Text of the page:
These days, most people use online search engines to find services or advice.
But even if you have a website or social media presence, they likely won’t find you first. You’re competing with other firms and institutions, as well as ads, sponsored content and potentially unreliable resources that could lead clients astray.
Say a client comes across a brochure about wills and estate planning. If he’s unfamiliar with the process and thinking of drawing up a will, he might first turn to Google search for some tips.
Here’s the top ten results he’d find (search results may vary depending on past searches and browsers being used):
Analysis: First on the results list is Wikipedia, which isn’t 100% reliable or specific to your client’s location. The public helps update the pages and, as this particular entry indicates, they don’t represent balanced views on all subjects. This estate planning resource doesn’t offer tips or information on current laws.
Results #2, #3 and #7
Analysis: These three results are reliable sources that provide explanations of wills, trusts and death benefits, for instance. But people may need your help to digest the information. You can take the opportunity to educate them, as well as assist them in applying the tips to their personal situations. And if they need legal connections, have a list ready of reputable colleagues.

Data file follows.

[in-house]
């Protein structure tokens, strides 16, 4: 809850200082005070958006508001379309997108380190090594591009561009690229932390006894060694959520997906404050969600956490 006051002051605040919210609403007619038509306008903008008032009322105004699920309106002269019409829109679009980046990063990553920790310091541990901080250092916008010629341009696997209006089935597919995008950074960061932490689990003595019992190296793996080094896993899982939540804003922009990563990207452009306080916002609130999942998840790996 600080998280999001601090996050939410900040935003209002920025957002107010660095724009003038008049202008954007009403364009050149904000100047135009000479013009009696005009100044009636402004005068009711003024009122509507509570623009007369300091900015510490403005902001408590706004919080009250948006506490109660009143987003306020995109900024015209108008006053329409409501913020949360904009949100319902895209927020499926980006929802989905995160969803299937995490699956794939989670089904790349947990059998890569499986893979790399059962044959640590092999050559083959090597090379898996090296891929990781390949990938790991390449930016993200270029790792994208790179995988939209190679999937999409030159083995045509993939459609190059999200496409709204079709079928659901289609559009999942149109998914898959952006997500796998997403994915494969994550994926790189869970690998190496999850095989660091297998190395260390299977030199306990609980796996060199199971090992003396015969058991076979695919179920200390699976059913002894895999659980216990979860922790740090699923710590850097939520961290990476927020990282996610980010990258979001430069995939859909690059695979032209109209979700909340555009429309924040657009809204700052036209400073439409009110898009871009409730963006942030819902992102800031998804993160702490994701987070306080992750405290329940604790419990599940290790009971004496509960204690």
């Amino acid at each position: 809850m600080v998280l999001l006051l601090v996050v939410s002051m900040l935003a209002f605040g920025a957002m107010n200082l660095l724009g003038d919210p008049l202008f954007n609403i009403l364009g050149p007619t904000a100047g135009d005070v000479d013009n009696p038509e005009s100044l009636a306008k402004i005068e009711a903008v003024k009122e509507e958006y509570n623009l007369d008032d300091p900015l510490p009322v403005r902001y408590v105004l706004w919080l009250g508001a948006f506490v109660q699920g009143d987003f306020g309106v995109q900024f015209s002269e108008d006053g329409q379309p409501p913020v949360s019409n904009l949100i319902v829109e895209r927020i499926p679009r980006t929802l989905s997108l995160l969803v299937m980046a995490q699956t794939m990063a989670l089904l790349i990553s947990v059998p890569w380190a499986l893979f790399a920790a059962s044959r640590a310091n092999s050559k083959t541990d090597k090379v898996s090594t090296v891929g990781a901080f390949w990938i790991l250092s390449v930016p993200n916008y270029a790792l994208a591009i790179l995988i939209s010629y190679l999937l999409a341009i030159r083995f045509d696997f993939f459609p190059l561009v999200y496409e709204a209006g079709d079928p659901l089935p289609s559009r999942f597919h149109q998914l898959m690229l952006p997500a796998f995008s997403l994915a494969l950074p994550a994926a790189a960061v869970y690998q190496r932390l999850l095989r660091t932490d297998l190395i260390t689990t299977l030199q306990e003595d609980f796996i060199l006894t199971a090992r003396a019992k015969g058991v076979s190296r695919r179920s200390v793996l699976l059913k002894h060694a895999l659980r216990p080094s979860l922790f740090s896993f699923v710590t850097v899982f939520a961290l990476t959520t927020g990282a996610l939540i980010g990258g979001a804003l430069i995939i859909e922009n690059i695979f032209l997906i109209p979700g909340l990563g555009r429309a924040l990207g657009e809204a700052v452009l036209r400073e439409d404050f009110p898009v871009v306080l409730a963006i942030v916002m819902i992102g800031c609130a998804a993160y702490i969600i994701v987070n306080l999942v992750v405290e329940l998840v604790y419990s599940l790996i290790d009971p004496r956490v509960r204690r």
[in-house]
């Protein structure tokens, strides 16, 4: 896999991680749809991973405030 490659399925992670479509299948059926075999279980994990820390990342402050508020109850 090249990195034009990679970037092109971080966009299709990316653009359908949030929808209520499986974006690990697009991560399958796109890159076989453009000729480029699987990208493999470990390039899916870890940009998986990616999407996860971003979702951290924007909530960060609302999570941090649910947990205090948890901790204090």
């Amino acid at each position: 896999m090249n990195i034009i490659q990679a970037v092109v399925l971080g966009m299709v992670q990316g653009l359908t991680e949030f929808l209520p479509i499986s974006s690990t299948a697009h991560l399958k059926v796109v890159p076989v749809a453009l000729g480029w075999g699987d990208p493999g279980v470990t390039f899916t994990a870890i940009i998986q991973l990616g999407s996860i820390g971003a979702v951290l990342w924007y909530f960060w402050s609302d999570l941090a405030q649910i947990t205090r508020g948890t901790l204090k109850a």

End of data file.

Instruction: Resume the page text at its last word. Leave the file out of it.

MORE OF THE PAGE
Analysis: This page is offered by the Canadian Retirement Education Group, but it’s not as organized or specific as some of the other results.
Analysis: Another government resource, provided by the Financial Consumer Agency of Canada. It offers checklists, information and case studies you can share to help boost your value to clients.
Analysis: Of course, Warren Buffett makes an appearance on the list. Though his interview with The Globe and Mail makes interesting reading, Buffett’s approach will only be relevant to those with his wealth status.
Result #8 (#7 included in above group)
Analysis: Investopedia can be as unreliable as Wikipedia. It provides quick definitions but not relevant, thorough advice.
Analysis: This estate planning handbook offered by Sun Life Financial is comprehensive, but it’s from 2011. It may not be up-to-date on tax treatment and current laws, and it’s also for business owners specifically. If they have an updated version, you can share it with biz owners.
Analysis: Last up is a page provided by the Investor Education Fund. It only covers basic questions, such as why you need a will and how to create one. Clients need more when tackling estate planning, and you can offer that insight.
Key search terms
When using search engines to look up estate planning, Canadians use the following terms most often:
- Planning an estate
- What is estate planning?
- Estate and planning
- Planning estate
Google Adwords’ keyword tool says these top terms were used more than 9,000 times this past month by Canadians, and more than 200,000 times globally.
To learn more about to best use keywords to drive site traffic, read Help clients find you online.
And for more on estate planning, read: